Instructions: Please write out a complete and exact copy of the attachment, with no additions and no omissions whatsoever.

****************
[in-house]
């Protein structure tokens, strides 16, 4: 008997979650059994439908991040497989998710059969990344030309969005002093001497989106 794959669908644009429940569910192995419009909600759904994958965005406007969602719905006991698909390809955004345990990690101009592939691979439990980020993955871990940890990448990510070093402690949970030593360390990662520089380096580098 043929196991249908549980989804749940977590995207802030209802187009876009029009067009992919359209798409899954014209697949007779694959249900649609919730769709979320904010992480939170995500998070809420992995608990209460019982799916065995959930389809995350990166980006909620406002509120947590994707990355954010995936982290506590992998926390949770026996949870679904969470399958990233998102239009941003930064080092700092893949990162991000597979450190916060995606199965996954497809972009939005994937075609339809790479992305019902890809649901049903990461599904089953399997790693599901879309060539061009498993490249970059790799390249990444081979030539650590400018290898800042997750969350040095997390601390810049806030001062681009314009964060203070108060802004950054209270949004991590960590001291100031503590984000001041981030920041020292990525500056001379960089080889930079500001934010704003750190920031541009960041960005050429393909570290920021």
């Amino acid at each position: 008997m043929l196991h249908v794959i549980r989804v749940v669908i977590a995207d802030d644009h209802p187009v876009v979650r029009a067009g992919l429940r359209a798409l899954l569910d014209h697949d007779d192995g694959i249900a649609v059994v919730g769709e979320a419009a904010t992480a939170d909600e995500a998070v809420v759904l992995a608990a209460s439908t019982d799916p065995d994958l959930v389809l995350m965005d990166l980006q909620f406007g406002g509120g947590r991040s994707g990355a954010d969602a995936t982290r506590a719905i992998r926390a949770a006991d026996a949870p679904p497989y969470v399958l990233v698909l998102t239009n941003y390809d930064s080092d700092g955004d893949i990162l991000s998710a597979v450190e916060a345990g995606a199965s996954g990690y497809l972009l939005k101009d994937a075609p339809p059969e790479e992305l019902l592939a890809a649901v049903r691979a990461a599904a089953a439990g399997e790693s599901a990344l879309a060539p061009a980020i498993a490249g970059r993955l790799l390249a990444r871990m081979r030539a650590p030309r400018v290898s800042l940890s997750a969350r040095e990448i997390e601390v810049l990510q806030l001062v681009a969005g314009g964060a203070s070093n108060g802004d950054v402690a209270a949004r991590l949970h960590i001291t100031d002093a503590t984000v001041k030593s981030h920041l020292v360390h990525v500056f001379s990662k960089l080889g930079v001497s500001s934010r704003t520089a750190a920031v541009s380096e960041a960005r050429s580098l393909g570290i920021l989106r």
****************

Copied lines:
[in-house]
């Protein structure tokens, strides 16, 4: 008997979650059994439908991040497989998710059969990344030309969005002093001497989106 794959669908644009429940569910192995419009909600759904994958965005406007969602719905006991698909390809955004345990990690101009592939691979439990980020993955871990940890990448990510070093402690949970030593360390990662520089380096580098 043929196991249908549980989804749940977590995207802030209802187009876009029009067009992919359209798409899954014209697949007779694959249900649609919730769709979320904010992480939170995500998070809420992995608990209460019982799916065995959930389809995350990166980006909620406002509120947590994707990355954010995936982290506590992998926390949770026996949870679904969470399958990233998102239009941003930064080092700092893949990162991000597979450190916060995606199965996954497809972009939005994937075609339809790479992305019902890809649901049903990461599904089953399997790693599901879309060539061009498993490249970059790799390249990444081979030539650590400018290898800042997750969350040095997390601390810049806030001062681009314009964060203070108060802004950054209270949004991590960590001291100031503590984000001041981030920041020292990525500056001379960089080889930079500001934010704003750190920031541009960041960005050429393909570290920021």
């Amino acid at each position: 008997m043929l196991h249908v794959i549980r989804v749940v669908i977590a995207d802030d644009h209802p187009v876009v979650r029009a067009g992919l429940r359209a798409l899954l569910d014209h697949d007779d192995g694959i249900a649609v059994v919730g769709e979320a419009a904010t992480a939170d909600e995500a998070v809420v759904l992995a608990a209460s439908t019982d799916p065995d994958l959930v389809l995350m965005d990166l980006q909620f406007g406002g509120g947590r991040s994707g990355a954010d969602a995936t982290r506590a719905i992998r926390a949770a006991d026996a949870p679904p497989y969470v399958l990233v698909l998102t239009n941003y390809d930064s080092d700092g955004d893949i990162l991000s998710a597979v450190e916060a345990g995606a199965s996954g990690y497809l972009l939005k101009d994937a075609p339809p059969e790479e992305l019902l592939a890809a649901v049903r691979a990461a599904a089953a439990g399997e790693s599901a990344l879309a060539p061009a980020i498993a490249g970059r993955l790799l390249a990444r871990m081979r030539a650590p030309r400018v290898s800042l940890s997750a969350r040095e990448i997390e601390v810049l990510q806030l001062v681009a969005g314009g964060a203070s070093n108060g802004d950054v402690a209270a949004r991590l949970h960590i001291t100031d002093a503590t984000v001041k030593s981030h920041l020292v360390h990525v500056f001379s990662k960089l080889g930079v001497s500001s934010r704003t520089a750190a920031v541009s380096e960041a960005r050429s580098l393909g570290i920021l989106r």